First, a little bit about myself just so you know where I'm coming from. I'm a fairly lightweight ST fan. I've watched all the movies, but I've only watched the various TV series off and on. I can't even claim to have watched all the episodes of TOS and TNG, let alone Voyager or DS9. I've only read one (maybe two) TOS novels in the late-80s, when TNG was just starting out. And given that I barely remember what those novels were about, this book is, for all practical intents and purposes, my first ST novel.
And that brings me to how I came upon this book. Prior to picking up Captain's Glory, I had absolutely no clue what has been going on in ST timeline in terms of novels. So when I saw William Shatner's name on the cover and read the introductory passage on the book's first page at a local bookstore, I was pleasantly surprised to see Kirk speaking with Janeway. I was intrigued to know how Kirk came to be in that era, hence the purchase.
But after only a couple of dozen pages, it became very apparent that Kirk being in post-TNG/Voyager/DS9 era was an established fact, and further that this book was a sequel to a series of previous books.
A quick search on the web revealed that this book is a part of what is unofficially known as "Shatnerverse," which began with the Odyssey (Star Trek) trilogy. Furthermore, I learned that this book was the third and final book of the "Totality" trilogy -- the first two being Captain's Peril (Star Trek) and Captain's Blood (Star Trek).
I considered finding and reading those previous books first, but I decided to just keep on reading this book, as I was already hooked by its story. And now that I'm done, I can say that I've been thoroughly entertained. This is a well-written, fast-paced work of fiction. I very much enjoyed seeing Kirk, Bones, Scotty, Picard, Riker, Janeway, and other familiar faces all working together (and sometimes against each other) to save the universe once again.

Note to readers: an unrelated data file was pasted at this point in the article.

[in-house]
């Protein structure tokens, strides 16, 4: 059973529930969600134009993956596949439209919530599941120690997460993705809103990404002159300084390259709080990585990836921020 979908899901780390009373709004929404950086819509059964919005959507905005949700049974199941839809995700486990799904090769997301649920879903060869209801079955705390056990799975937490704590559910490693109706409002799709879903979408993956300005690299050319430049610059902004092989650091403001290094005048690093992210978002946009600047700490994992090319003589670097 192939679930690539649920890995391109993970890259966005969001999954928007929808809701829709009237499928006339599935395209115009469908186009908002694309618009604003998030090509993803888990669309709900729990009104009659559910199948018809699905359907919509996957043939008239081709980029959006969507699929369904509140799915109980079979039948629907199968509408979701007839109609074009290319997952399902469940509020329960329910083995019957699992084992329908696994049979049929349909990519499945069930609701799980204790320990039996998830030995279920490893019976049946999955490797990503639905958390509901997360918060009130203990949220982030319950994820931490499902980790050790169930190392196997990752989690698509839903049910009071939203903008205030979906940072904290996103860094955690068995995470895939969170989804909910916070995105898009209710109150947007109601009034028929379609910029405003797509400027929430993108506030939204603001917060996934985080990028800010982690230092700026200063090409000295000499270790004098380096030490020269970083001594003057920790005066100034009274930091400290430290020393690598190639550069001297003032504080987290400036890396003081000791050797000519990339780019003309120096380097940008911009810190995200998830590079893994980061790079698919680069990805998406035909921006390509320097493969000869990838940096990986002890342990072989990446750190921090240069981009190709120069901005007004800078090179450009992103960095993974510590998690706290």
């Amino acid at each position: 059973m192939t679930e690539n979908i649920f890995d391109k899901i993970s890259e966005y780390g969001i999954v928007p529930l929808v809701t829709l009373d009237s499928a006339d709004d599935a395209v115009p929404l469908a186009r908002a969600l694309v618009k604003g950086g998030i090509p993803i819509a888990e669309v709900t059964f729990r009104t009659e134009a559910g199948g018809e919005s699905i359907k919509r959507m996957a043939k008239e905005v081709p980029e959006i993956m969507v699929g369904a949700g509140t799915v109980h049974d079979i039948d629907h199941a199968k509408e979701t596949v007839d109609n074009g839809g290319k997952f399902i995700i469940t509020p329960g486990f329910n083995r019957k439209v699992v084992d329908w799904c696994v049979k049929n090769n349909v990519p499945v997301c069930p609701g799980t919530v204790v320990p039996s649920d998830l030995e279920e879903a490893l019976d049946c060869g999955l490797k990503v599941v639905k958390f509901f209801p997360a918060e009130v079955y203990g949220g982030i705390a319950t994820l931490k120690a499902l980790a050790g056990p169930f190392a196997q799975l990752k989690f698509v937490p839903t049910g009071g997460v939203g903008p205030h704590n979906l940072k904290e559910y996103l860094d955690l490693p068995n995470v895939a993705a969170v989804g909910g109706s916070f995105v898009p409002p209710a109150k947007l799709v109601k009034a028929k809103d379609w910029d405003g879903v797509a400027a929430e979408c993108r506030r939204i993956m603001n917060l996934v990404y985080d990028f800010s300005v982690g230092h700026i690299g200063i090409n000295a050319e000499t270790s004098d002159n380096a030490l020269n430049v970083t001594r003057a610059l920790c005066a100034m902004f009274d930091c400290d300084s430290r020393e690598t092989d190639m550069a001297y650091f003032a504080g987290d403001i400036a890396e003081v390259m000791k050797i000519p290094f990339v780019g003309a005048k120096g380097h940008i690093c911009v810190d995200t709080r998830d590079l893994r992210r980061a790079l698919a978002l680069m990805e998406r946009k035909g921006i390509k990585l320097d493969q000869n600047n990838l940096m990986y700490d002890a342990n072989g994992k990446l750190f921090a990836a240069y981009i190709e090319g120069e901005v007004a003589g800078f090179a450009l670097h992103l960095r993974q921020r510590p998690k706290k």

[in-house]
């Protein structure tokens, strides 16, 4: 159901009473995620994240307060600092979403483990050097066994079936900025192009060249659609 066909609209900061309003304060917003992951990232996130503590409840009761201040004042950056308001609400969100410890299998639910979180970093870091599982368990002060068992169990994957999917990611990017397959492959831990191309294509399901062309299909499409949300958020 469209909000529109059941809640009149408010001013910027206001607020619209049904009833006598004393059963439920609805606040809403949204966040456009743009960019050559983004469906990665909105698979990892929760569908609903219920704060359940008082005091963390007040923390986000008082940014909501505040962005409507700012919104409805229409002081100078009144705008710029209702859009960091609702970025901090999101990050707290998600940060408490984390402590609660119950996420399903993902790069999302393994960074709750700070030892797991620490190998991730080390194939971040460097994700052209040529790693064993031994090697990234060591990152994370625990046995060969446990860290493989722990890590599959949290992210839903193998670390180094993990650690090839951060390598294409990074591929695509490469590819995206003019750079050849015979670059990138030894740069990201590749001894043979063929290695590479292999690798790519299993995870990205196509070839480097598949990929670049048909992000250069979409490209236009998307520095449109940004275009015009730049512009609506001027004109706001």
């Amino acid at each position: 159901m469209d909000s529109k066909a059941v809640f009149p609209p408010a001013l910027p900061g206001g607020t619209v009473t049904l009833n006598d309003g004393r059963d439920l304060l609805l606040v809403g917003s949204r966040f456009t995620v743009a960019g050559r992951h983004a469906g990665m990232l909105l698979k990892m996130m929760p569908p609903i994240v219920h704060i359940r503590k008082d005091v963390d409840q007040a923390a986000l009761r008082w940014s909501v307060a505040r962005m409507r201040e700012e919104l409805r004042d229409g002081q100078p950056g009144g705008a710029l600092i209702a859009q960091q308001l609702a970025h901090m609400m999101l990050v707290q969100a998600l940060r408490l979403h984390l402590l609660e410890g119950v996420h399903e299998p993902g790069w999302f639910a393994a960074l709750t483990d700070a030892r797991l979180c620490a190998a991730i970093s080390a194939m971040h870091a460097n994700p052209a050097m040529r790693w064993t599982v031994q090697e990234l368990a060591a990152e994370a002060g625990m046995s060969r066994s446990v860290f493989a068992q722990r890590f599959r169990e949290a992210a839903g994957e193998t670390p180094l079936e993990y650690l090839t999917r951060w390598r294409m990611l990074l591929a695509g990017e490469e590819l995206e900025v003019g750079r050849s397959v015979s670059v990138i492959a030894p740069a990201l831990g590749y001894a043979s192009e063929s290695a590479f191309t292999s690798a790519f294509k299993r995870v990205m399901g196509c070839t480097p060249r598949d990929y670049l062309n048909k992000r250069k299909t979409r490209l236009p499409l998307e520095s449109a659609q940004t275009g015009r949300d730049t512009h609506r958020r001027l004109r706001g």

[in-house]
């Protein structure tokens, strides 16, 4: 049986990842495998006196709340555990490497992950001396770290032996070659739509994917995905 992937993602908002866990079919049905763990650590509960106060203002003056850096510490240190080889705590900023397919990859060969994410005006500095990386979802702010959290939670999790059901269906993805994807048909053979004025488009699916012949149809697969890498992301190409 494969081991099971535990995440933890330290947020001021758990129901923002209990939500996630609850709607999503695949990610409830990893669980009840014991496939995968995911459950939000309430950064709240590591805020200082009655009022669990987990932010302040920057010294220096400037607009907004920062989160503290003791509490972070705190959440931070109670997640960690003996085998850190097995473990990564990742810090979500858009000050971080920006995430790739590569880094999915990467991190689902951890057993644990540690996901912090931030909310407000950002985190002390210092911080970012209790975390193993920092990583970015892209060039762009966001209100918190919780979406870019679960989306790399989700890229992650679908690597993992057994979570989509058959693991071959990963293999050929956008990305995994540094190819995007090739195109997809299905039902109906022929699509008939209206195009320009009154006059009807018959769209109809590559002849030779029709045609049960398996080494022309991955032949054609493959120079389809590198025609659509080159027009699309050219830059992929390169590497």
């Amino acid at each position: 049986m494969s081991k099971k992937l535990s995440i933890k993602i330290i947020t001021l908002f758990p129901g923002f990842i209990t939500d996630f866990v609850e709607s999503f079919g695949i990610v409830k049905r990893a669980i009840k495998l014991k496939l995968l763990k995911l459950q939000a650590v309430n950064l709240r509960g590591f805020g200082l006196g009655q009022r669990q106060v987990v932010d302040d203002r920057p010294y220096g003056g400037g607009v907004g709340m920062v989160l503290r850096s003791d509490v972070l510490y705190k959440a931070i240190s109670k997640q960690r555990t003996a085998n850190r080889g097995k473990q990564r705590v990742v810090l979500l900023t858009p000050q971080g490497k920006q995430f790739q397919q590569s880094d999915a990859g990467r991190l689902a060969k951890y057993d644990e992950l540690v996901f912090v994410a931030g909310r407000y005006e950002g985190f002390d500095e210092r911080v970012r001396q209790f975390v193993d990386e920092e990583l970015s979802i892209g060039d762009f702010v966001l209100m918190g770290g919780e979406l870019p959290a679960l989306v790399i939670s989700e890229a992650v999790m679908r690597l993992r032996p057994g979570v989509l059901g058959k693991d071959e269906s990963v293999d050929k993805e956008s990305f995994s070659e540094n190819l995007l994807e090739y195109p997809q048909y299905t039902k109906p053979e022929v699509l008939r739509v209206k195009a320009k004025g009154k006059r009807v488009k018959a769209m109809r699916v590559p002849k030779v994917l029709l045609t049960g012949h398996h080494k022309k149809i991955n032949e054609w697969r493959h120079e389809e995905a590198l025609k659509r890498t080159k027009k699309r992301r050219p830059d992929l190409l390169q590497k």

If I could start over, I would probably start with the first book of the Totality trilogy, Captain's Peril (Star Trek). Captain's Glory makes several references to past events covered by previous books, and by reading the final book of the trilogy first, I feel I may have irrevocably spoiled myself of the events of the first two books.
Of course, you can simply read this book by itself as I did. The book does a good job of quickly summarizing the past events (with inevitable spoilers), and I can definitely attest that, while knowledge of events in prior books might be desirable, they are certainly not required for getting enjoyment out of this well-written book.
Also, I must note that I do *not* feel spoiled of the events in other Shatnerverse books. On the contrary, I am actually more intrigued by the glimpses and quick references I've gotten from reading this book. In fact, I hope to be able to track down a copy of the Odyssey trilogy books (which unfortunately seemed to have gone out of print), and perhaps check out the Mirror Universe trilogy.
Captain's Glory may not have been the most optimal entry point into the Star Trek novels (or more specifically, "Shatnerverse"), but I can't say I regret it one bit. I look forward to finding and reading other books in this series.